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String Quartet Opens Chamber Music Series

String Quartet Opens Chamber Music Series

SOCORRO, N.M. – String quartets by Beethoven and Schubert – for one an early composition, for the other, a realization of his mortality – will open the 2017-18 season of the New Mexico Tech Presidential Chamber Music Series with a free concert at 7:30 p.m., Sept. 25, at Macey Center.

New Mexico Tech President Dr. Stephen Wells is sponsoring the chamber music series, a tradition that he is carrying forward. Socorro Springs is co-sponsor for the opening event, admission is free and families are welcome.

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Willy Sucre

 

The chamber music concerts are part of the non-subscription offerings through the Performing Arts Series (PAS), Tech’s arts and entertainment wing under Director Ronna Kalish. Returning as series host is the well-known and affable violist, Willy Sucre.

“We are fortunate to welcome Willy back for another four concerts in this season’s series,” Kalish said. “These concerts actually started as ‘Willy and Friends,’ and true to form, he will be joined on stage throughout the series by a number of excellent chamber musicians. Our thanks as well to President Wells for his commitment to the performing arts.”

Joining the violist for the inaugural concert are L.P. How and Justin Pollak on violin, and Felix Fan on cello, to perform “Quartet No. 1 Op. 18 in F major” by Beethoven and “String Quartet in D minor, D810 - ‘Death and the Maiden’” by Schubert.

Ludwig van Beethoven (1770-1827) was a German composer, pianist and a major figure in the transition between the Classical and Romantic musical eras. He wrote Quartet No. 1 Op. 18 in F Major between 1798 and 1800, ages 28 to 30; it was the second of his 16 string quartets.

The quartet consists of four movements: Allegro con brio, Adagio affettuoso ed appassionato, Scherzo: Allegro molto and Allegro. Beethoven wrote two versions of this quartet; the first sent first privately to his friend, Karl Amenda. The second version is the one most performed today; and, for the composer, was considered the official version.

The first movement is brisk and energetic, in stark contrast to the somber tones of the second movement. Music historians know from a letter Beethoven wrote to Amenda, that in composing the second movement, he was inspired by a painting depicting the scene of the tomb (Act V scene III) of William Shakespeare’s “Romeo and Juliet.” The painting is “lit” by candlelight and shows the moment Juliet kneels beside Romeo’s body, and after hearing a loud noise, grasps a dagger and kills herself.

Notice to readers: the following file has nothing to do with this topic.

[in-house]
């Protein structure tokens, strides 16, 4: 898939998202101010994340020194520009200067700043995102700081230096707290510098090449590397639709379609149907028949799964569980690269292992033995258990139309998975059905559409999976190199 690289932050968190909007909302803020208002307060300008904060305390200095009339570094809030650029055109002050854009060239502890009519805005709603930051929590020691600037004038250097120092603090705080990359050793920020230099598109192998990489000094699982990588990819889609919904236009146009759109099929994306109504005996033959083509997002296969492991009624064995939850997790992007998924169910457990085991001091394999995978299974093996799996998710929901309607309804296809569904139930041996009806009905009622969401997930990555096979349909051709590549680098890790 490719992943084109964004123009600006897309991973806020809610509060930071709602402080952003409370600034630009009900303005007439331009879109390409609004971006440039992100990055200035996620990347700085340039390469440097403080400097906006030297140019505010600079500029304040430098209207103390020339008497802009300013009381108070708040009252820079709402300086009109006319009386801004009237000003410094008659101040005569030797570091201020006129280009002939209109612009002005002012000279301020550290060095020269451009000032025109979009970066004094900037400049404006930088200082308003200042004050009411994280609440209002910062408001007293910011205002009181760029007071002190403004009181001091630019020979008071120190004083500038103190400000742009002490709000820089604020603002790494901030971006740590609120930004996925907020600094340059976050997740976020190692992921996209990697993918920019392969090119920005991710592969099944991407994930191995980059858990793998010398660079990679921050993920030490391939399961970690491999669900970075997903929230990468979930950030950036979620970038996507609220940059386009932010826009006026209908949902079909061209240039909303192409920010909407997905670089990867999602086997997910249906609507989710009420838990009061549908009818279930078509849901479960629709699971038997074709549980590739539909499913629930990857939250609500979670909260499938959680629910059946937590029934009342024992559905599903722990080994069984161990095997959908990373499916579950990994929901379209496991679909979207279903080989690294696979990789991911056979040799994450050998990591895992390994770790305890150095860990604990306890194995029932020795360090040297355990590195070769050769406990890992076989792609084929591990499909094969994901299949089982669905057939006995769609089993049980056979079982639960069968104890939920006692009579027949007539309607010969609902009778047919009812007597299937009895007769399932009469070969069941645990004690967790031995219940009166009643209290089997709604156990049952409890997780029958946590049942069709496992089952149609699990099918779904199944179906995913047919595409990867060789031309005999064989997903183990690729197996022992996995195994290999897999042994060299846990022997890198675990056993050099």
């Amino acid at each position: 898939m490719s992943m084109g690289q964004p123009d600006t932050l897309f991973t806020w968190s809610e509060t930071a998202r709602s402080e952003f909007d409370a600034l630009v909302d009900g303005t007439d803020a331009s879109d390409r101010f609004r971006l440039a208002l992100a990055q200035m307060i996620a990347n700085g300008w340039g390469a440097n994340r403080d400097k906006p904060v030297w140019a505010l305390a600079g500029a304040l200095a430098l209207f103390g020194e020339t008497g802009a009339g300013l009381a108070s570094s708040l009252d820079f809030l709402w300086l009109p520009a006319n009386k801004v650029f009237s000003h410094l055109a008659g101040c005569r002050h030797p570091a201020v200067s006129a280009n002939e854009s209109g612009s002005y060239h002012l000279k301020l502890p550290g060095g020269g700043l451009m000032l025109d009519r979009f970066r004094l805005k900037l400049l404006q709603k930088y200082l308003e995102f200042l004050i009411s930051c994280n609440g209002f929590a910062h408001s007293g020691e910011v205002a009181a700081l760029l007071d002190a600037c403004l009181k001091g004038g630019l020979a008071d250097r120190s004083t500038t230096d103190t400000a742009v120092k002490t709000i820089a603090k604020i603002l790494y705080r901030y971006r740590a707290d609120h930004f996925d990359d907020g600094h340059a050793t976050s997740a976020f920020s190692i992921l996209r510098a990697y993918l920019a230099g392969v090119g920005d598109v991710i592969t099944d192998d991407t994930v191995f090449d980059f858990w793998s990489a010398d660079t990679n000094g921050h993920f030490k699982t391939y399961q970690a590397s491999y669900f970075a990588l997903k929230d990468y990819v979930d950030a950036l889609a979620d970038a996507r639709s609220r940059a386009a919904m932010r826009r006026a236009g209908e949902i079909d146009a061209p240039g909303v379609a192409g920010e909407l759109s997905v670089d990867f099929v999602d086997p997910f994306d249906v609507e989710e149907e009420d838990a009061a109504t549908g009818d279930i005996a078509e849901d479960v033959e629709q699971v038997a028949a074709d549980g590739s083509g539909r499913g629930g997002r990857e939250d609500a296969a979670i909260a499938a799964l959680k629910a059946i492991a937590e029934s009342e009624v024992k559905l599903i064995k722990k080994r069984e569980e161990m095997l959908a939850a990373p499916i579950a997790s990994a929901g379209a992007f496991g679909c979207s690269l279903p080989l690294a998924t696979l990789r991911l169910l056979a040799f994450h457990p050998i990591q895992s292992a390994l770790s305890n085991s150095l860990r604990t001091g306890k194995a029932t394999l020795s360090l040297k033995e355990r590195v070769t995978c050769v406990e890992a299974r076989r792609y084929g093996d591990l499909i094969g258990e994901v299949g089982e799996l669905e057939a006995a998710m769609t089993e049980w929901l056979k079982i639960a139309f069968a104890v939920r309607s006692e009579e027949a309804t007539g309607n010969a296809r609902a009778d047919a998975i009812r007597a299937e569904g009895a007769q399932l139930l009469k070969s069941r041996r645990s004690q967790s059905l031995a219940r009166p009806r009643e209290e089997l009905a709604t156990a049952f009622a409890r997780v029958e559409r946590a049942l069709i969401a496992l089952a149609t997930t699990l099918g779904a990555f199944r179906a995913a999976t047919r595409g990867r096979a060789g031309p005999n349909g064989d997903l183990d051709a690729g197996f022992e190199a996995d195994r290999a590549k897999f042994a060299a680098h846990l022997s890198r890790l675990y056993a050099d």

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Cellist Felix Fan

 

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  Violinist L.P. How
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Violinist Justin Pollak

 

The third movement reflects the influence of Haydn in Beethoven’s works with its boisterous accents; and, displaying an ever-faster tempo, provides a mood of surprise and cleverness; indeed, “scherzo” is Italian for “joke,” and was first used by Haydn himself.The final movement is a pleasing Allegro.

The prolific Austrian composer Franz Schubert (1797-1828) wrote String Quartet in D minor, D810 – “Death and the Maiden” in 1824, after suffering a serious illness and realizing he was dying. Its four movements are Allegro, Andante con moto, Scherzo Allegro Molto and Presto.

The quartet is Schubert’s testament to death, with each movement infused with the theme of mortality, beginning with the first movement, which is filled with tension and then hope. The composition’s nickname, Death and the Maiden, comes from the second movement. It unfolds as a meeting between the suitor and his mortal prey, reflecting both terror and consolation while exploring the idea of a resting peace.

The Scherzo is more irony than joke, reflecting a nirvana the composer longed to reach, but which was out of his grasp. The movement is gentle at times, soft as a dream, before sinking to a pianissimo close, as though all energy were spent. The final Prestocompletes the work in a seemingly scattered style with an acceleration in tempo, as though the music were sinking, willy-nilly, into an abyss of doom.

Now, let’s meet the musicians:

Cellist Fan has performed with Yo-Yo Ma, Gil Shaham and Janos Starker in such venues as Carnegie Hall and The Kennedy Center. His recent solo engagements include the San Diego and Pacific Symphonies, Hong Kong Philharmonic, Macau Symphony Orchestra and the Munich Chamber Orchestra. In 2006, Fan and violinist Cho-Liang Lin recorded Gordon Chin’s “Double Concerto” with Michael Stern and the Kansas City Symphony (Naxos).

How has been a member of the Orpheus Chamber Orchestra since 1980, touring extensively throughout the Americas, Europe and Asia and appearing frequently as soloist and concert master. He is concertmaster for the Sarasota Opera, is regularly engaged as concertmaster of the Monterey Symphony, and is a member of The Santa Fe Opera Orchestra.

Violinist Pollak is a native of Santa Fe, currently living in Albuquerque. As a UNM student, he studied with Leonard Felberg and Bernard Zinck, and also took viola lessons from Kimberly Fredenburgh. Justin is currently a violinist with the Santa Fe Symphony and the New Mexico Philharmonic.

Violist Sucre is a member of the New Mexico Philharmonic and the driving force behind the “Willy Sucre & Friends” concerts. A native of La Paz, Bolivia, Sucre’s experience includes chamber music concerts, lectures, school demonstrations, CD recordings and television performances. He enjoys performing with ensembles of diverse instrumentation.

– NMT –